Cloudy Eyes In Dogs: Causes, Treatment, and Veterinary Care

Cuteness may earn compensation through affiliate links in this story. Learn more about our affiliate and product review process here.

Cloudy Eyes In Dogs: Causes, Treatment, and Veterinary Care

A dog's eyes can be beautiful, soulful, and bright. One thing they shouldn't be is hazy. If you notice a cloudy spot on your dog's eye, bring them to the veterinarian as soon as possible. Causes of cloudy eyes in dogs can vary, so we spoke with Dr. Jordan Kautz, a veterinarian at Crestview Veterinary Clinic in Austin, Texas, to find out more. Some of the eye problems that cause the issue are serious, requiring immediate veterinary care from your vet or a veterinary ophthalmologist to stop further degeneration and potential permanent damage, such as vision loss.


Image Credit: Rattankun Thongbun/iStock/GettyImages

Some dog breeds are more predisposed to certain eye conditions. For example, the way the surface of the eye presents in brachycephalic breeds, like pugs and bulldogs, means their corneas are more exposed. Age can also play a factor, with senior dogs' eyes more commonly affected by eye problems.


Video of the Day

What is glaucoma in dogs?

Glaucoma is a condition in which the fluids of your dog's eye cannot drain properly.‌ Because of this, the pressure within the eye increases to a point that can cause damage, sometimes permanent damage, to the optic nerve or the retina. It can be primary glaucoma, which is an inherited condition, or secondary glaucoma, caused by something else.


"Glaucoma would cause a cloudy haze to effect the entire corneal surface," says Dr. Kautz. "The eye itself may also appear larger than the other eye ball. Glaucoma is a very painful condition if not treated quickly." Other symptoms of glaucoma include redness, appetite loss, lethargy, excessive blinking, and a dilated pupil in one or both eyes.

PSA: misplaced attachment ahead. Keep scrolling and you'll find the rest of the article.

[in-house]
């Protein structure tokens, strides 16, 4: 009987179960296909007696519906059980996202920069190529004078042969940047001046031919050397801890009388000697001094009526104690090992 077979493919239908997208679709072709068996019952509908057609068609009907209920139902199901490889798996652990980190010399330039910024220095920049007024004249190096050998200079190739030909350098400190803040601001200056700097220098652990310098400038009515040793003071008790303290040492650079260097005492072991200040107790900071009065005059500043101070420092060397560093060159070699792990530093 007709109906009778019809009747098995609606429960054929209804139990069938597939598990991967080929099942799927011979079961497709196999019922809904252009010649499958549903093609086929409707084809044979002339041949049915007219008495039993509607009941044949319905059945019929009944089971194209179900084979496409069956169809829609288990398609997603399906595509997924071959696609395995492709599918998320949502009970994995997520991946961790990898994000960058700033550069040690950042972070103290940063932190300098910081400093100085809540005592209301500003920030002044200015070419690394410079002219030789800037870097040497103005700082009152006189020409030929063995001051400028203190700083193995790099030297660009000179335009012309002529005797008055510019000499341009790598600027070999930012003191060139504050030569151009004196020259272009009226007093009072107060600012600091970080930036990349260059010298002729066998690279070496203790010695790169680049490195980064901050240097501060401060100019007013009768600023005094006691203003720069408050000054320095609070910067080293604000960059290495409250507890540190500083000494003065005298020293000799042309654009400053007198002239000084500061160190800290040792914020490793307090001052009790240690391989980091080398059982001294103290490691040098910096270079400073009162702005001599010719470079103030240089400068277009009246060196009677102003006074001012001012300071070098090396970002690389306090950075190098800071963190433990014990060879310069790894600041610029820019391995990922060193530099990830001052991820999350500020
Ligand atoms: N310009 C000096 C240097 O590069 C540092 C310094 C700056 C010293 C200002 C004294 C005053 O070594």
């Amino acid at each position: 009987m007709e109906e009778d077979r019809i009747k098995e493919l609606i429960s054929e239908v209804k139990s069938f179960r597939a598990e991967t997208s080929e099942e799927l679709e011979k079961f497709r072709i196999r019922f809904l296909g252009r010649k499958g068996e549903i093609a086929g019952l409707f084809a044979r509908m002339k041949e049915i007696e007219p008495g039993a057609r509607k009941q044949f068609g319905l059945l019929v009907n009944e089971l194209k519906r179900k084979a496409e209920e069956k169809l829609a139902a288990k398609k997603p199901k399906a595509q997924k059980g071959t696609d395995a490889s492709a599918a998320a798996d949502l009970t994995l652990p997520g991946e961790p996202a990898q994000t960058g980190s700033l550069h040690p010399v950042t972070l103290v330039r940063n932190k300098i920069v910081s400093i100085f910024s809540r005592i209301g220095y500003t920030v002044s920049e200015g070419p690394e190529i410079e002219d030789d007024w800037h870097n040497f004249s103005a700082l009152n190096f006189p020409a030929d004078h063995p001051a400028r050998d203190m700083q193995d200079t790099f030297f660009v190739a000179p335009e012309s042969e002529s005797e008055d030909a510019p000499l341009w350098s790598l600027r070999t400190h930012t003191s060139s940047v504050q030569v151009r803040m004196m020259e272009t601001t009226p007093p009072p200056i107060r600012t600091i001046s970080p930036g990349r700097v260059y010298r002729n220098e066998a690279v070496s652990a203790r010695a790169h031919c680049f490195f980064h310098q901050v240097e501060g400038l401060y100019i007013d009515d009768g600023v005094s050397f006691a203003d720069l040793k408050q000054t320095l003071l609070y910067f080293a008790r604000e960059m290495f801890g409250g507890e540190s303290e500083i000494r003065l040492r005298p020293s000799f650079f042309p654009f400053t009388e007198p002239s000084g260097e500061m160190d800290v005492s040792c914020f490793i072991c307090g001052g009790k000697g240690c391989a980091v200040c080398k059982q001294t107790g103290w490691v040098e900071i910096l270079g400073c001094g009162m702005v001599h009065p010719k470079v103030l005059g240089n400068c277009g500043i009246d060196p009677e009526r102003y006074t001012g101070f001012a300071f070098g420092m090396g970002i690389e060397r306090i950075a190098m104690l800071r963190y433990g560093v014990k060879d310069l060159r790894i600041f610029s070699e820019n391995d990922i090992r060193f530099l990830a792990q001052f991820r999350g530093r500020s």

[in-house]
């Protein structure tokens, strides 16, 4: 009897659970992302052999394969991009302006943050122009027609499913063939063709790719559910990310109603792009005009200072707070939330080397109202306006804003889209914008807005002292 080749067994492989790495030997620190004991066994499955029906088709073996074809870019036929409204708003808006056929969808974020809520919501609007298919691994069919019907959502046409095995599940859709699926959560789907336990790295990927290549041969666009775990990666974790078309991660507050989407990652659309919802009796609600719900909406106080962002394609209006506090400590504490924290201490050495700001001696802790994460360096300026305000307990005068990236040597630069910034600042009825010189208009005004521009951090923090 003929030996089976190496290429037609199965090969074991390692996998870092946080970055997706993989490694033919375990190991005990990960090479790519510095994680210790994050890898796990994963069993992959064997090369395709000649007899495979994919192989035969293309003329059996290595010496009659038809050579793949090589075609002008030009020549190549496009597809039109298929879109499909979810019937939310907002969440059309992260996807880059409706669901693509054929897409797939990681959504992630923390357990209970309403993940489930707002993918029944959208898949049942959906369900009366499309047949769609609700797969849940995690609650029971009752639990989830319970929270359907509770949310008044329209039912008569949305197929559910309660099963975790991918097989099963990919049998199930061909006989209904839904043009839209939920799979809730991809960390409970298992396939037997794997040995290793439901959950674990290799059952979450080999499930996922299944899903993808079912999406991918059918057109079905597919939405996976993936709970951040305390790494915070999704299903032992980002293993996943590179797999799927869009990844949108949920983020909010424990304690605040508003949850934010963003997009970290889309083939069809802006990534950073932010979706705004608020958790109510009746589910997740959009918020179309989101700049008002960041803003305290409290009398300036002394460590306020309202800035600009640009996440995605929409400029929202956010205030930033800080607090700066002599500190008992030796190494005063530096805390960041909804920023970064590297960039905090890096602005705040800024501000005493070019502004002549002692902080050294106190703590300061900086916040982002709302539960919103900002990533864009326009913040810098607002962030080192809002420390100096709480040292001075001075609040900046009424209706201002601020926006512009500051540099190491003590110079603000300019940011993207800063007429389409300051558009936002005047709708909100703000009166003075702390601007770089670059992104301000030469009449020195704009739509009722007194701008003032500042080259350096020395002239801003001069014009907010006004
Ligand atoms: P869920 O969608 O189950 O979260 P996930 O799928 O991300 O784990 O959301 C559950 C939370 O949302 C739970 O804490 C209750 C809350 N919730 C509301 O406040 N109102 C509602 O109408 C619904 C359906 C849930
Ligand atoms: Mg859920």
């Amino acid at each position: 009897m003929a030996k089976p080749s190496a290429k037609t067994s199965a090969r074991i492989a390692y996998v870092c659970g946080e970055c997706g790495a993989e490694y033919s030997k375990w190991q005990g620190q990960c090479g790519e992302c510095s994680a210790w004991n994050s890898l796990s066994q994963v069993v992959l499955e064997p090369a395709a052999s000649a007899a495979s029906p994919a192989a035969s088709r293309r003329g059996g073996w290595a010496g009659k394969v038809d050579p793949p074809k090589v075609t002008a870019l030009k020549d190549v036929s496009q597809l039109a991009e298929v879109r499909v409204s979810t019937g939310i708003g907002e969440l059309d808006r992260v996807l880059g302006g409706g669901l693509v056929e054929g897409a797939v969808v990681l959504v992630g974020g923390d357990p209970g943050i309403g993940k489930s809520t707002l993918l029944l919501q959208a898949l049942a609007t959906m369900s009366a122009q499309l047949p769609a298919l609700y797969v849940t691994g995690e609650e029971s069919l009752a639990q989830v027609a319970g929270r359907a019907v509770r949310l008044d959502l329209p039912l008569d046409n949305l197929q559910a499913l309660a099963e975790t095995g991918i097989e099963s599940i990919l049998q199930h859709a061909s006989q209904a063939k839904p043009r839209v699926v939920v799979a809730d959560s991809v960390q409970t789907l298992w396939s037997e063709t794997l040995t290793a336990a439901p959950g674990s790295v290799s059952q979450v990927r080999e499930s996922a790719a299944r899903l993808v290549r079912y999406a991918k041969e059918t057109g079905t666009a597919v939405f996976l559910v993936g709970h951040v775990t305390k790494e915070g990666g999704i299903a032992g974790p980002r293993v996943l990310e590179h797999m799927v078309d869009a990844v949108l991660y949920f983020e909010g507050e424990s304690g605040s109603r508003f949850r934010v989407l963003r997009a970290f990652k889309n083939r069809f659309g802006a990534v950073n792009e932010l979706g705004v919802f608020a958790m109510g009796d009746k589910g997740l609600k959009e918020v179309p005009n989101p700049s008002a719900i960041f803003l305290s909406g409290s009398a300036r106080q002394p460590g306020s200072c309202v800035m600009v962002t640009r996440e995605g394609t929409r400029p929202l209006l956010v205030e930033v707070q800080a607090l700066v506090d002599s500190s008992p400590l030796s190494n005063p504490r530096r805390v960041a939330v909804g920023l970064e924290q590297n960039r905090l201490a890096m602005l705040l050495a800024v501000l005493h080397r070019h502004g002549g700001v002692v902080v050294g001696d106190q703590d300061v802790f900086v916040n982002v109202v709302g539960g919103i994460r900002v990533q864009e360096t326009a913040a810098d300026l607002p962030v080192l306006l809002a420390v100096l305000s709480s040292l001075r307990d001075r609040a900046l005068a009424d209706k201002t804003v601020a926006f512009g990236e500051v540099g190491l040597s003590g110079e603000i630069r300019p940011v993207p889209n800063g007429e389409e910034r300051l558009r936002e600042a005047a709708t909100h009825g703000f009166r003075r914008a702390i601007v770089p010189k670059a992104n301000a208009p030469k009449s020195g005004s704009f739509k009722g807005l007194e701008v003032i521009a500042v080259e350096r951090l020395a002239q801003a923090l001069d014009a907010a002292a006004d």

Only your vet can diagnose glaucoma by using special tools to measure the pressure in your pup's eye. Treatment for glaucoma may involve drug therapy, eye drops, or surgery to lower the pressure in the eye.

Image Credit: Maria Moroz/iStock/GettyImages

Lipid keratopathy in canines

Lipid keratopathy, also known as corneal dystrophy, occurs when fatty substances accumulate in the cornea, causing a white spot on a dog's eye.‌ This condition can occur for several reasons, with common causes including genetics, high cholesterol levels, and hypothyroidism. Symptoms include a white or gray spot on a dog's eye, usually near the center.


Your veterinarian can diagnose this condition through an eye exam, which is crucial in preventing potential vision loss or further degradation of health due to underlying medical conditions. Treatment usually involves feeding your dog a low-fat diet to lower their cholesterol levels or treating an underlying cause, such as hypothyroidism.



Cataracts in canines

Cataracts occur when the lens of the eye becomes cloudy, usually due to age, genetics, diabetes, or a traumatic injury.‌ If there's a cloudy spot on your dog's eye, they could have canine cataracts, which can cause vision loss.